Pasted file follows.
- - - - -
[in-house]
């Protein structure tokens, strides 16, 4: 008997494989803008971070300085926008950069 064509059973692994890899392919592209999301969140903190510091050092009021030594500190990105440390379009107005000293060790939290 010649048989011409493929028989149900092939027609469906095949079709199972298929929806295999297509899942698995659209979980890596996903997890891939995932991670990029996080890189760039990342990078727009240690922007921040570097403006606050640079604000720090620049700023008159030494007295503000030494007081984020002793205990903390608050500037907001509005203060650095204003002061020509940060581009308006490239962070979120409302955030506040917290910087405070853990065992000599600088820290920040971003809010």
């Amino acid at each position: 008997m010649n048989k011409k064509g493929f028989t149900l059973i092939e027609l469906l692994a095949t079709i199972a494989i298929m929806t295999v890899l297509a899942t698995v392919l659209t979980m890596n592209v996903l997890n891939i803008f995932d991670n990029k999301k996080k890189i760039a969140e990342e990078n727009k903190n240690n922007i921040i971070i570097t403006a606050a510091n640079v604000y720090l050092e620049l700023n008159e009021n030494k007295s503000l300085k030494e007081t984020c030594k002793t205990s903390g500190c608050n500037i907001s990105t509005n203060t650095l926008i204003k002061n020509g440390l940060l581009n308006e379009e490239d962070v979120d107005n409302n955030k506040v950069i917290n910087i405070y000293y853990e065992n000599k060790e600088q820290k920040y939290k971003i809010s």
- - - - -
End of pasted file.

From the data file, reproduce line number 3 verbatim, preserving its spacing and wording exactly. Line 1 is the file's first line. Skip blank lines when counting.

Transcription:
């Amino acid at each position: 008997m010649n048989k011409k064509g493929f028989t149900l059973i092939e027609l469906l692994a095949t079709i199972a494989i298929m929806t295999v890899l297509a899942t698995v392919l659209t979980m890596n592209v996903l997890n891939i803008f995932d991670n990029k999301k996080k890189i760039a969140e990342e990078n727009k903190n240690n922007i921040i971070i570097t403006a606050a510091n640079v604000y720090l050092e620049l700023n008159e009021n030494k007295s503000l300085k030494e007081t984020c030594k002793t205990s903390g500190c608050n500037i907001s990105t509005n203060t650095l926008i204003k002061n020509g440390l940060l581009n308006e379009e490239d962070v979120d107005n409302n955030k506040v950069i917290n910087i405070y000293y853990e065992n000599k060790e600088q820290k920040y939290k971003i809010s």